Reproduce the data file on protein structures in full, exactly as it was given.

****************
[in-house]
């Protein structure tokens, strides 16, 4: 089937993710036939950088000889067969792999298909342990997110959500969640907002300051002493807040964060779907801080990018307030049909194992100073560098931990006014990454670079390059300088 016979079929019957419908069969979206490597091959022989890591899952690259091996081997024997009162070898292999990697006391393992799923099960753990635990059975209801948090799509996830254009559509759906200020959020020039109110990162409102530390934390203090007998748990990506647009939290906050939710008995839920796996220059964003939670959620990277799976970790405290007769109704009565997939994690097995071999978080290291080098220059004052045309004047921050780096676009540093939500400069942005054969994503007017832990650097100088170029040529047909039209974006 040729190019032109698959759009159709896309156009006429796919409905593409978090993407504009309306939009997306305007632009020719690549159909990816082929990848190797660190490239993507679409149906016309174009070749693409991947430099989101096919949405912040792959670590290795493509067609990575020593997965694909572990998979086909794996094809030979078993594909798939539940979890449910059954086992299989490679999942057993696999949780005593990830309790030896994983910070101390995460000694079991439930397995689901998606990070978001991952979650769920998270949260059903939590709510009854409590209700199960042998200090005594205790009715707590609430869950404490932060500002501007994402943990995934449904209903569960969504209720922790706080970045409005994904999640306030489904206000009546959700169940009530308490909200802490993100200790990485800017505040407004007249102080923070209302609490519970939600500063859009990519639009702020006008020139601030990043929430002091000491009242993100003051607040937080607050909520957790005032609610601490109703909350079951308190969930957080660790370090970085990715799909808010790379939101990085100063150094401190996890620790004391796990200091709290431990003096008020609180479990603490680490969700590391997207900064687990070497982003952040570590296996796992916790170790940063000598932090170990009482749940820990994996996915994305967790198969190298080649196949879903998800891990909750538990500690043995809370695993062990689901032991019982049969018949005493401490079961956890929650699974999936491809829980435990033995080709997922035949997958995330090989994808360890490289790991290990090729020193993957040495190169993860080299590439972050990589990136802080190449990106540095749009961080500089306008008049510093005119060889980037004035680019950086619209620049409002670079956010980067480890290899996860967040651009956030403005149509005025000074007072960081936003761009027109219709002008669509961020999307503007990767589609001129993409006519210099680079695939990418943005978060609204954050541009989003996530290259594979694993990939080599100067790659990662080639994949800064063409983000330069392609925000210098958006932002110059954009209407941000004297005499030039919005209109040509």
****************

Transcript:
[in-house]
């Protein structure tokens, strides 16, 4: 089937993710036939950088000889067969792999298909342990997110959500969640907002300051002493807040964060779907801080990018307030049909194992100073560098931990006014990454670079390059300088 016979079929019957419908069969979206490597091959022989890591899952690259091996081997024997009162070898292999990697006391393992799923099960753990635990059975209801948090799509996830254009559509759906200020959020020039109110990162409102530390934390203090007998748990990506647009939290906050939710008995839920796996220059964003939670959620990277799976970790405290007769109704009565997939994690097995071999978080290291080098220059004052045309004047921050780096676009540093939500400069942005054969994503007017832990650097100088170029040529047909039209974006 040729190019032109698959759009159709896309156009006429796919409905593409978090993407504009309306939009997306305007632009020719690549159909990816082929990848190797660190490239993507679409149906016309174009070749693409991947430099989101096919949405912040792959670590290795493509067609990575020593997965694909572990998979086909794996094809030979078993594909798939539940979890449910059954086992299989490679999942057993696999949780005593990830309790030896994983910070101390995460000694079991439930397995689901998606990070978001991952979650769920998270949260059903939590709510009854409590209700199960042998200090005594205790009715707590609430869950404490932060500002501007994402943990995934449904209903569960969504209720922790706080970045409005994904999640306030489904206000009546959700169940009530308490909200802490993100200790990485800017505040407004007249102080923070209302609490519970939600500063859009990519639009702020006008020139601030990043929430002091000491009242993100003051607040937080607050909520957790005032609610601490109703909350079951308190969930957080660790370090970085990715799909808010790379939101990085100063150094401190996890620790004391796990200091709290431990003096008020609180479990603490680490969700590391997207900064687990070497982003952040570590296996796992916790170790940063000598932090170990009482749940820990994996996915994305967790198969190298080649196949879903998800891990909750538990500690043995809370695993062990689901032991019982049969018949005493401490079961956890929650699974999936491809829980435990033995080709997922035949997958995330090989994808360890490289790991290990090729020193993957040495190169993860080299590439972050990589990136802080190449990106540095749009961080500089306008008049510093005119060889980037004035680019950086619209620049409002670079956010980067480890290899996860967040651009956030403005149509005025000074007072960081936003761009027109219709002008669509961020999307503007990767589609001129993409006519210099680079695939990418943005978060609204954050541009989003996530290259594979694993990939080599100067790659990662080639994949800064063409983000330069392609925000210098958006932002110059954009209407941000004297005499030039919005209109040509």